Gateway to Holland and Bulwark of the Netherlands
As an enclave of the Dutch Republic between the Spanish - from 1713 the Austrian- Netherlands and the principality of Liege, and situated on the banks of the Maas, one of the principal strategic lines in the 17th and 18th centuries, Maastricht possessed great political and strategic importanbce for the States-General. "The Key to Brabant" in the 16th century, it now beame the "gateway to Holland ", an isolated barrier fortress which had to ward off or hold up the enemy - firts Spain, after 1648 France - heading for the southern frontier of the Republic. In addition it played an important role - notably in the Spanish war of Succession (1701-1713) -as an arsenal, a base for sorties, and a point of communication for the allied troops. Its defence was entrusted to a garrison numbering 4000-5000 men on average, under the command of a military governor, who was appointed by the States-General from among the members of the higher European nobility. The Hoofdwacht (main gard house) in the Vrijthof square, where the colourful parades were held, some other guard houses built in the neoclassical style of the 18th century, street names borrowed from the soldiers'barracks, and also the origins of the town theatre, still recall the time when the military element put its stamp on day-to-day life in the town.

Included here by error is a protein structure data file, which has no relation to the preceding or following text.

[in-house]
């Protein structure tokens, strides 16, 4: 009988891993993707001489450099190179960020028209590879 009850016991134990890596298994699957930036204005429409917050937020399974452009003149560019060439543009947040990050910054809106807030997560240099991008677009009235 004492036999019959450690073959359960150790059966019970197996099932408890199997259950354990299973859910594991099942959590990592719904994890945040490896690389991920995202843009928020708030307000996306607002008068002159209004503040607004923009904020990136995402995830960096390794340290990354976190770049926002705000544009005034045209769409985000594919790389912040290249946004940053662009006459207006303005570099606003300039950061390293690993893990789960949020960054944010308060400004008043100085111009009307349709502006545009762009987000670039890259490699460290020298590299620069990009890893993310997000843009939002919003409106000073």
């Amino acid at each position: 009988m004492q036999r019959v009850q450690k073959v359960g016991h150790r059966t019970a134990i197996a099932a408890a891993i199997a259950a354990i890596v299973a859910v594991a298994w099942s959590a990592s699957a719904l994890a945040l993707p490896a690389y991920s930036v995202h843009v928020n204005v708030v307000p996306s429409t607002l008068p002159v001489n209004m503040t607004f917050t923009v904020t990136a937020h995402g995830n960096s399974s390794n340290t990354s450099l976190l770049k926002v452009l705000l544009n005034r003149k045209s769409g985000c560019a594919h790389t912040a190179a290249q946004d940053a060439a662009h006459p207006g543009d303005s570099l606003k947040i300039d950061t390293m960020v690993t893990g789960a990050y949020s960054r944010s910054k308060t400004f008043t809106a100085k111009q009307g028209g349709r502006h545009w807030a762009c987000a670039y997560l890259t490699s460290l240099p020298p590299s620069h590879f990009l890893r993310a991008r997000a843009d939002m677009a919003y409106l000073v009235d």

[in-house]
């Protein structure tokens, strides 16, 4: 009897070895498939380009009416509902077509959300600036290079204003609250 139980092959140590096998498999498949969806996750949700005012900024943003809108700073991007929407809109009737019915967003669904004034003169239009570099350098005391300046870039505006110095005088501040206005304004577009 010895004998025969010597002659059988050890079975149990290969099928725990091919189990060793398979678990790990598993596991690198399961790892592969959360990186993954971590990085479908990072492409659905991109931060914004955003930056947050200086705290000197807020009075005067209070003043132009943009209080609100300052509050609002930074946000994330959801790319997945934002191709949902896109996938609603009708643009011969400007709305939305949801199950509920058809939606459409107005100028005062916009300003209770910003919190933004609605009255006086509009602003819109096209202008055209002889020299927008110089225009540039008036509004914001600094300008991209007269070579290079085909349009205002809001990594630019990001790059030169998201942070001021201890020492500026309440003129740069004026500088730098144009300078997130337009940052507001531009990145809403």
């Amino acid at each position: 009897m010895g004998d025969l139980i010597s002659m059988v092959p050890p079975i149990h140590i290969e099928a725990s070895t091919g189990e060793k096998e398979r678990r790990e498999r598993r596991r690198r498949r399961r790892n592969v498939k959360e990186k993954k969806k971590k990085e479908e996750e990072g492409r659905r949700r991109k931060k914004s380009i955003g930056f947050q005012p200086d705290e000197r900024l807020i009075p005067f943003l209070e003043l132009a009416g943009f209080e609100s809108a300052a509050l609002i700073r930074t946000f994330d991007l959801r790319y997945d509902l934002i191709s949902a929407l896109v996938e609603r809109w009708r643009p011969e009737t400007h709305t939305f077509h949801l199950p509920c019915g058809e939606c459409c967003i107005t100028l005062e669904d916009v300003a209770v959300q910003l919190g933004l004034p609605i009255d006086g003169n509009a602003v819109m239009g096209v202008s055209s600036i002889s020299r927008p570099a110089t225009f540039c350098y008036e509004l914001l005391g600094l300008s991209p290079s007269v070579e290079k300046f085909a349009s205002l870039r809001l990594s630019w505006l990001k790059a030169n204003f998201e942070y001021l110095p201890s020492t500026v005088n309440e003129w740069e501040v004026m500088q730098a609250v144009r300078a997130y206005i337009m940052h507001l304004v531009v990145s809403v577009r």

Five times the fortress was besieged after 1632, hree times it was taken by the French: in 1673 it came into the hands of Lois XIV in a surprisingly short time; in 1748, after a rather spiritless defence, it fell to marshal Maurice of Saxony; in 1794 it was taken by republican troops under general Kleber. The French interst in Maastricht has left a unique monument in the 39 m2 model of the town and its fortifications made in the years 1748-1752 and now kept in the Musée des Plans-Reliefs in Paris. An exact copy canb be seen in the Maastricht Bonnefanten Museum.